by Dr. Andy Jackson
Director of the Civitas Center for Public Integrity, John Locke Foundation
NOTE: An earlier version of the post stated that David Lewis not voting in the 2020 general election was “likely voluntary.” The North Carolina Constitution bans voting once a person is convicted, not sentenced, however.
Two events juxtaposed this week raise an interesting question.
First, a federal court sentenced former North Carolina House Representative David Lewis to two years of supervised release (similar to probation).
The question: Should Lewis be allowed to vote in elections next year?
That question is being raised in the second event this week; the trial began for a lawsuit seeking to allow convicted felons serving probation or parole to vote. Under North Carolina law, those convicted of felonies have their right to vote taken away until they complete all of their sentences, including probation or parole.
So, should Lewis be allowed to vote next year?
I wrote about why that is so during an early phase of the lawsuit:
While the plaintiffs claim in their complaint that felon disenfranchisement is just a legacy of Jim Crow in the South, the practice is the norm throughout the United States. Section 2 of the 14th Amendment to the U.S. Constitution specifically allows states to deny the right to vote to anyone for “participation in rebellion, or other crime.” The practice is also enshrined in Article VI, Section 2 of North Carolina’s 1971 Constitution:
No person adjudged guilty of a felony against this State or the United States, or adjudged guilty of a felony in another state that also would be a felony if it had been committed in this State, shall be permitted to vote unless that person shall be first restored to the rights of citizenship in the manner prescribed by law.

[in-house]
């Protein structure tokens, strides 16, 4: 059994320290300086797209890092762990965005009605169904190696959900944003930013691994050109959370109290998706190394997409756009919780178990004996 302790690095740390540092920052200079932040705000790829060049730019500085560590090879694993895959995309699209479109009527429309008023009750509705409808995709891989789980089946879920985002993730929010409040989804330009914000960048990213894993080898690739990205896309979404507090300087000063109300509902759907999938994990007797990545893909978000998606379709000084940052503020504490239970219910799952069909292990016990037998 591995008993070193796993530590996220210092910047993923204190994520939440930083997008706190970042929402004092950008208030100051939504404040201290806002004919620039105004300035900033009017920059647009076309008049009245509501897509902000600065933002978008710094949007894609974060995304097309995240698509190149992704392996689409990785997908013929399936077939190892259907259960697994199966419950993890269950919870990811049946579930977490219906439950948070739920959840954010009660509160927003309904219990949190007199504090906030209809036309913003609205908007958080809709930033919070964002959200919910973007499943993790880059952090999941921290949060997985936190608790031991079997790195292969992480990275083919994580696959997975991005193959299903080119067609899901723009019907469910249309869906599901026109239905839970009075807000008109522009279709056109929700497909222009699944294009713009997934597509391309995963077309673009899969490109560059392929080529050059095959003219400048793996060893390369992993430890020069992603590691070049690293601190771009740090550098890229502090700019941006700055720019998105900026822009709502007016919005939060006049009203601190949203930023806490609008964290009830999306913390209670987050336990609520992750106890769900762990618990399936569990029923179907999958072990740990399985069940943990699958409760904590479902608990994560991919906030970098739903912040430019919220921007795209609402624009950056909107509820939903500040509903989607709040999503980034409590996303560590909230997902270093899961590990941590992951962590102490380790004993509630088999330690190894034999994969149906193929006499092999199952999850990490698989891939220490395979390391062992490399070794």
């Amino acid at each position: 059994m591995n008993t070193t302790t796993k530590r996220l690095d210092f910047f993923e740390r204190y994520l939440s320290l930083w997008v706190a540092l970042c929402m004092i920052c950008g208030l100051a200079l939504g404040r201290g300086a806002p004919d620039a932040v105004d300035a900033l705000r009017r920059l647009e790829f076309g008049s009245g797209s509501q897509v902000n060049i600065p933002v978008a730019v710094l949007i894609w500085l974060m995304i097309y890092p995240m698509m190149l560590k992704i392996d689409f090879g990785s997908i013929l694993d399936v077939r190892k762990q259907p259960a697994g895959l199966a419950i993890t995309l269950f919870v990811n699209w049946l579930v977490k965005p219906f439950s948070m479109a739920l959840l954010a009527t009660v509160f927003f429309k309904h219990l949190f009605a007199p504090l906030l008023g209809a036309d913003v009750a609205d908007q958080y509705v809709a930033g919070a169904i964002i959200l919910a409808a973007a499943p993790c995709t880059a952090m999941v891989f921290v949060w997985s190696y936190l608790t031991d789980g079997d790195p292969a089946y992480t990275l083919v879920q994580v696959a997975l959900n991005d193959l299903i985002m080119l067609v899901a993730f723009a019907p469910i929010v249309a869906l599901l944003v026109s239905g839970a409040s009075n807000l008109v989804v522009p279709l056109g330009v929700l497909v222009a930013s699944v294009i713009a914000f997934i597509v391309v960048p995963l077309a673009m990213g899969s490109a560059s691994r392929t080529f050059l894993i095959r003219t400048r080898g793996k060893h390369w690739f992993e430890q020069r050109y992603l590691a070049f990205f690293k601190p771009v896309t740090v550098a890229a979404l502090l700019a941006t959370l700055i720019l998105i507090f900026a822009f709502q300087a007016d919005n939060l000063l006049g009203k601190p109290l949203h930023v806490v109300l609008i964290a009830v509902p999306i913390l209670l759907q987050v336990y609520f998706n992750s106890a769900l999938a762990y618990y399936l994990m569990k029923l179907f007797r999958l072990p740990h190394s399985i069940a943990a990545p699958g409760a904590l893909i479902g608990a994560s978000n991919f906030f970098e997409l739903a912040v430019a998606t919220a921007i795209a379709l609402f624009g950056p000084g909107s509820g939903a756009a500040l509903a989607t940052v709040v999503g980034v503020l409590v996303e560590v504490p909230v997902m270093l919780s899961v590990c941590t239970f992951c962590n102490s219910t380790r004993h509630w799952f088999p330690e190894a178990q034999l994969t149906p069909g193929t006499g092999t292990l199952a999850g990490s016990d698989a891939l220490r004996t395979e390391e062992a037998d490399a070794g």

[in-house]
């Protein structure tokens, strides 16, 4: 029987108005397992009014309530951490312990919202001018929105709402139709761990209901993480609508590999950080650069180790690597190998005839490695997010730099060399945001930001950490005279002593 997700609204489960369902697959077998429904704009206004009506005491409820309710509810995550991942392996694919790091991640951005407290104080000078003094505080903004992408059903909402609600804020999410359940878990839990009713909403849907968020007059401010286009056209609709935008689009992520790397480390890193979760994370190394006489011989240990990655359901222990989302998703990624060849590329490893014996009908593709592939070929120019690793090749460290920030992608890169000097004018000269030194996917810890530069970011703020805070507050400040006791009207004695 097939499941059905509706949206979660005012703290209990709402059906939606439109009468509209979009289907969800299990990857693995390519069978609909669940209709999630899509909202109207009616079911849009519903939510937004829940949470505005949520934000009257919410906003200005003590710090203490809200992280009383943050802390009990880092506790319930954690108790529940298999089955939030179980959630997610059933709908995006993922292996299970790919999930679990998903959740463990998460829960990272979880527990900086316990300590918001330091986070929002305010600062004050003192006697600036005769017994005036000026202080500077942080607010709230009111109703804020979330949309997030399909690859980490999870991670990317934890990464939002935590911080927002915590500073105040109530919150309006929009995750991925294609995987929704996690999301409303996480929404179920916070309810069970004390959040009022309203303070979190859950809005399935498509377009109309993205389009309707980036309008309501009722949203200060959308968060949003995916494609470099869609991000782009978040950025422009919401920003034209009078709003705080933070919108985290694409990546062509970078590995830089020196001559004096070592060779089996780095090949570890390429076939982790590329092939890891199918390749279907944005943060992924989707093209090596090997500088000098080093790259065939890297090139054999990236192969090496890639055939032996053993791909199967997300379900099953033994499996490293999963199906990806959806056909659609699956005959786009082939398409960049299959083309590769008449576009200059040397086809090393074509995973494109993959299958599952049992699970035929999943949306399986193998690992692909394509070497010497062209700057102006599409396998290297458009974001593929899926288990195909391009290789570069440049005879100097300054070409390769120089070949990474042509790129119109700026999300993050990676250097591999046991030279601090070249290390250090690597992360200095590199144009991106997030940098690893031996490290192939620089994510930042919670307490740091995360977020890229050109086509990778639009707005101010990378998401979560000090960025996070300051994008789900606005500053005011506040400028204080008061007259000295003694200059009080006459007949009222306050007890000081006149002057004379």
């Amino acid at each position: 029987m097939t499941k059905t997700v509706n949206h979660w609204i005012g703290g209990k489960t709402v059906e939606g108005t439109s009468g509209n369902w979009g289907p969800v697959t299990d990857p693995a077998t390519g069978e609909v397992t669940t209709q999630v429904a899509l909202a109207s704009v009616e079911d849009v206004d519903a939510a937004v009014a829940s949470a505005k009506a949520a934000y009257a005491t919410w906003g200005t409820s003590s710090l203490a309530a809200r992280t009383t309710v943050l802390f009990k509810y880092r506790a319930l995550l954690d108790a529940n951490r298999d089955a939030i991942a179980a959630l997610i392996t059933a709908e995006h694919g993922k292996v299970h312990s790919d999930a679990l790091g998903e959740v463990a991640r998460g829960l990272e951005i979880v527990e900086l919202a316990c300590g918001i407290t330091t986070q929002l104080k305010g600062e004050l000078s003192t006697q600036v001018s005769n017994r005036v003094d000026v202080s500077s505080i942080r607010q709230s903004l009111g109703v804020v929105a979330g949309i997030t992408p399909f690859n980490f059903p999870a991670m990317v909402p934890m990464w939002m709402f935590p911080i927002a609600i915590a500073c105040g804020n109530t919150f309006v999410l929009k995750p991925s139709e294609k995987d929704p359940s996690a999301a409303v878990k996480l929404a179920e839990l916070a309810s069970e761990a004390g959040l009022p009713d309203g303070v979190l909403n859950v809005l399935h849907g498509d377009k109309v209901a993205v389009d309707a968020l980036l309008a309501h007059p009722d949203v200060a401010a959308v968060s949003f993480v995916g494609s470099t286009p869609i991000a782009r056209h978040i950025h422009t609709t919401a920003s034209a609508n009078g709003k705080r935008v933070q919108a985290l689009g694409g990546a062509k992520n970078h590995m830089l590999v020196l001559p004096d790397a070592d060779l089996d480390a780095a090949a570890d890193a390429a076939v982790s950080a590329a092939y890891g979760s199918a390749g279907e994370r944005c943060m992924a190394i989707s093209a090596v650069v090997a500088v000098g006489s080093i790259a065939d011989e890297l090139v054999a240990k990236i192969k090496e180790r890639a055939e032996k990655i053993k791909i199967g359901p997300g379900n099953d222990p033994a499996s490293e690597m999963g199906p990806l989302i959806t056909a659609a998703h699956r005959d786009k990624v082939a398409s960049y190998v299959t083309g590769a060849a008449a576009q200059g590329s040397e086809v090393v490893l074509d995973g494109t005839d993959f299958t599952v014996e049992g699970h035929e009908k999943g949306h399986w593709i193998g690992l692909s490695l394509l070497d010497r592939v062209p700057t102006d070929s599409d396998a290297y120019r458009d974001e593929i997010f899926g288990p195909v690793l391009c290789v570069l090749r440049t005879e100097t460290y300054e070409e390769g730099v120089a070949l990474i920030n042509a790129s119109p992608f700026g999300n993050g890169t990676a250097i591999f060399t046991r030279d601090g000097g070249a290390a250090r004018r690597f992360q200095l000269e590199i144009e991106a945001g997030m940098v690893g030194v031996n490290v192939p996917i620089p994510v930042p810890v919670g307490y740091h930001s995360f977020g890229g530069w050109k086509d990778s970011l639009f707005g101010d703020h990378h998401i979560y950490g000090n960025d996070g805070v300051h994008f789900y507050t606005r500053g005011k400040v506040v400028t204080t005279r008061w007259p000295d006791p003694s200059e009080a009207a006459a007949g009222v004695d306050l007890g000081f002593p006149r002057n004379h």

So, under both the United States and North Carolina constitutions, the state is well within its authority to require felons to fully complete their sentences before their voting rights are restored.
North Carolina is hardly alone in denying the right to vote to those serving a felony sentence. Over three-fifths of the states in the union have felon voting restrictions as strong or stronger than North Carolina’s. Our state is among the plurality of states that automatically restore the right to vote upon the full completion of a felon’s sentence, including probation and/or parole. According to the nonpartisan National Conference of State Legislators, North Carolina is one of 21 states that prohibit felons from voting until they have completed all their sentences. Another 11 states have further restrictions on felons voting. For example, Nebraska requires a two-year waiting period after completing parole before voting rights are restored and, in Arizona, a person with two or more felony convictions must apply to the courts to have voting rights restored.
Both constitutionally and in practice, North Carolina strikes the right balance on felon voting.
Through their own actions, felons have demonstrated that they do not respect our laws or the rights of others. While felons on parole are no longer in prison, they are still serving their sentences and rightfully have many of the rights and privileges of citizenship, including voting, taken from them until their sentences are completed. The lawsuit seeking to change these restrictions is baseless.
That reasoning still stands.
I checked Lewis’ voter registration using the North Carolina State Board of Elections voter search tool. He did not vote in the 2020 general election. The Harnett County Board of Elections has changed his voter registration to inactive status.
I have no animosity towards David R. Lewis, but he should not have his right to vote restored until after he has completed his probation.
UPDATE: A three-judge panel in Wake Superior Court ruled 2-1 that the felon voting ban is unconstitutional. The judges have not yet written their ruling. Since they struck down the law restoring voting rights and it is the North Carolina Consitution that bans felons from voting “unless that person shall be first restored to the rights of citizenship in the manner prescribed by law,” it will be interesting to see the reasoning they use to strike down the law restoring voting rights to felons while simultaneously expanding voting rights for felons.